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Hi, has anyone got the HTTPS demo for the 9215 working?

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I am trying to get the 'HTTPS Server Sample using the AWS' example to serve up web pages, but despite following the instructions in the readme, I can't get any browser to serve up web content from the device.

Any suggestions welcome!
asked Aug 14, 2013 in NET+OS by david.lockyer New to the Community (15 points)

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Hello David

I have run it on any number of (different) devices. Remember that certificates must be loaded on both the device and the browser. You must have the FLASH file system up to load the certificates into the FLASH file system. Are you using the certificates supplied with the application or your own?
answered Aug 14, 2013 by dakotas_dad Veteran of the Digi Community (694 points)

I used FTP to load the files in the /keys directory into the /FLASH0 directory.

I added cacert.pem to the Trusted Root Certificate Authorities and httpsClnt.pfx to the personal certificate window in IE & chrome (password "Digi https key").  I notice the certificate (httpsClnt.pfx) expired 05/11/2011, is this the problem?

How do you create your own certificates, or do you have to pay a lot of money to the likes of verisign etc..?

Basically our customers are asking more frequently for HTTPS on our kit and I am trying to work out what we need to do, but getting nowhere fast!

Best regards,

    There is an updated document, available through package manager that explains creating and using SSL certificates using the openssl utility. I believe the document also contains a URL for installing openssl. Openssl is an open source product.  There may be a copy in the Documentation directory and one in the Documentation\White Papers directory. You want one dated Dec 2012 or later. Also I'd recommend looking at a copy of Network Security with OpenSSL by Viega, Messier and Chandra. Published by O'Reilly.

I got the new pdf and I have the book on order, however the pdf did not mention how to create the certificate revocation list file... so I commented out #define TEST_USING_CRL.

/* These defines specify the file name and full path name of the    */
/* client certificate file. Server can add this to peer revocation  */
/* list                                                             */
#define CLNT_REV_CERTICATE_FILE         "clntrevcert.pem"

I copied/pasted and renamed 'clntcert.pem' to 'clntrevcert.pem' then uploaded it. Was this the right thing to do?

So far I can see the browser makes contact with the Digi device, I get prompted to pick a certificate, then nothing much happens, other that chrome giving up after a while...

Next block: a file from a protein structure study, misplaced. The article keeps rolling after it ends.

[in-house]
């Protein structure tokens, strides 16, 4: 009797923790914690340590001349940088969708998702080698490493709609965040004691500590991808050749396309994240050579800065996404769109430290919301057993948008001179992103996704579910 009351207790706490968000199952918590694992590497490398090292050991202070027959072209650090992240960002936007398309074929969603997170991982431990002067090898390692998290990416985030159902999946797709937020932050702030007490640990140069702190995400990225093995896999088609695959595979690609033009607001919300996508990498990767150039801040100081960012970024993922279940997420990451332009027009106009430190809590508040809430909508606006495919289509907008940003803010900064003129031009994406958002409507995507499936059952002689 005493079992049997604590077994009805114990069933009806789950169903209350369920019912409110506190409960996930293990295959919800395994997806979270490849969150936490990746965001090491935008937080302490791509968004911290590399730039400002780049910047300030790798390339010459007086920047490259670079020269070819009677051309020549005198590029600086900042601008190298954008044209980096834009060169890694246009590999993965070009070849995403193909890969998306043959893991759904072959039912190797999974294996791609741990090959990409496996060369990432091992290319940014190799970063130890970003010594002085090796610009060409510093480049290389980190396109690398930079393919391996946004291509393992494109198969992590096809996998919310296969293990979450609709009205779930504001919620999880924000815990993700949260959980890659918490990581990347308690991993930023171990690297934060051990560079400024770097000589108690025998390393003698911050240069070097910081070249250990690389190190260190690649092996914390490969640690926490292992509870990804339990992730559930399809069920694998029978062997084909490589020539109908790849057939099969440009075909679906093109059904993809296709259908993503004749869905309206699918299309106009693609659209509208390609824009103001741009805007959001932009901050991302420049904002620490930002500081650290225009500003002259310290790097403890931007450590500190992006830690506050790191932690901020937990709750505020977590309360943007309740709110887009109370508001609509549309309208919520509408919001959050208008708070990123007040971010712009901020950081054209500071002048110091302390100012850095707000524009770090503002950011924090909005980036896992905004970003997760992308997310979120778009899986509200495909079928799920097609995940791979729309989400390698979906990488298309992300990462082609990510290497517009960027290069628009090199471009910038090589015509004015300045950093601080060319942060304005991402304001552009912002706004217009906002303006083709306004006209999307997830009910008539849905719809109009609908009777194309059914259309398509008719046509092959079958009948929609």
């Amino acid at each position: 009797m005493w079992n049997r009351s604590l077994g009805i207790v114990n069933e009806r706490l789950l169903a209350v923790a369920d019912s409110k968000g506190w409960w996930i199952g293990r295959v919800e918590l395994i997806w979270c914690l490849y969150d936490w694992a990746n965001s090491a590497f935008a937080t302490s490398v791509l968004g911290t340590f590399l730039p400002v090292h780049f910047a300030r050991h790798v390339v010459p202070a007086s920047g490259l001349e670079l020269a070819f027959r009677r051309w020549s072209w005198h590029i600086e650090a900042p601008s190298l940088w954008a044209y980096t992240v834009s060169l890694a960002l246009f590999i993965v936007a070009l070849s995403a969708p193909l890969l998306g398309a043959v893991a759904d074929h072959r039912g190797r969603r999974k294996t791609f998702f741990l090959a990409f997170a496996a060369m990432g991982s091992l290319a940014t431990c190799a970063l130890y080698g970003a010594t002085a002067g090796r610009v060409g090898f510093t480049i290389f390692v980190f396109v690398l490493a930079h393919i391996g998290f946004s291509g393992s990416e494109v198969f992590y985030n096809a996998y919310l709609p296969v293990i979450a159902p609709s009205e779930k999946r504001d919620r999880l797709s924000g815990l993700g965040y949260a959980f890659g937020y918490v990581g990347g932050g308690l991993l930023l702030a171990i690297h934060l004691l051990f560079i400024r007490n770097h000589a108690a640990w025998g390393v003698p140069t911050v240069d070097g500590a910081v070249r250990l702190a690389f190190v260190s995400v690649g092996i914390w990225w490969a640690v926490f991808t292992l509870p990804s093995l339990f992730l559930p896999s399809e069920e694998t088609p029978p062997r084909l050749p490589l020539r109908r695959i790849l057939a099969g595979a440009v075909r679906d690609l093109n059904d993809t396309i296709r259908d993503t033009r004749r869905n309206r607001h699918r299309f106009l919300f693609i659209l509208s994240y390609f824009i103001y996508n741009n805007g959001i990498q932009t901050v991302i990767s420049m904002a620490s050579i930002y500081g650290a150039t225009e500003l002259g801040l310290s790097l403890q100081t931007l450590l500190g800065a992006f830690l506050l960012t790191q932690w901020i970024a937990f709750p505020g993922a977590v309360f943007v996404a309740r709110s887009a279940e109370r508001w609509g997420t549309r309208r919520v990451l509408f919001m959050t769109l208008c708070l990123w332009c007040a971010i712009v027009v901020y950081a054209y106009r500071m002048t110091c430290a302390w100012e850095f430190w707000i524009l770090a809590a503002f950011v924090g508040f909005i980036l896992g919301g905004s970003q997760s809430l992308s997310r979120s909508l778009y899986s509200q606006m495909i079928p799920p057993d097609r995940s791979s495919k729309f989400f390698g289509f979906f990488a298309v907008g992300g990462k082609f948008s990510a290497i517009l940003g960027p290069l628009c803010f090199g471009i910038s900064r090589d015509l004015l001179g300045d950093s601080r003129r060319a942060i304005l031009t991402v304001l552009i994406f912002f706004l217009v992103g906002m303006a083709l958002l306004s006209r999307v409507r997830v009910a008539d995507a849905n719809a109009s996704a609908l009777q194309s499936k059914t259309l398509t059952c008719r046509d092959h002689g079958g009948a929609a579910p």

Looking with Wireshark I can see a Server Hello & Server Hello Done, but it seems the Client Hello is met with a FIN, PSH, ACK response..

I guess I could have put the wrong info into the openSSL tool for the client?

Looking at the sample certificate 'httpsClnt.pfx' the CN is 'Nassl Client' not an IP address, perhaps this is where I am going wrong.

Also I notice file.c in the sample app checks for APP_FILE_SYSTEM being defined, which appears not to be the case.. I will try defining this as see what happens...

Hello David

    The 'httpsClnt.pfx'  is a MicroSoft format thing, compatible (I believe) only compatible with IE. I think the other browser you just load a regular certificate (created with openSSL) into the browser.

It appears all of the major browsers require the *.pfx client certificate.
Chrome uses the same certificate dialogue/database as IE.

While capturing with Wireshark I discovered that firefox uses TLS1.0 (and works), IE by default used TLS1.1, I could see alerts issued by the Digi module and IE dropping back to TLS1.0, however the Digi module closes the connection.

Disabling TLS1.1 & TLS1.2 does allow IE to get data from the Digi, however it takes the Digi about 60 seconds to reply.

So, I have 2 of the major browsers covered. I cant find a way to force the TLS version on Chrome and Opera, I can see the start with TLS1.2 and drop down to TLS1.0, but I think the get bored of waiting for the digi to reply and kill the connection. (Both of these browsers are using the blink engine, so I guess that is why I am having trouble with them - I will investigate if I can alter the timeout).

Interestingly Safari for windows works, it takes about 30 seconds to get a reply from the Digi, however Safari for windows is not being developed any more, so this could be why it starts off using TLS1.0.

Any suggestions in the mean time welcome!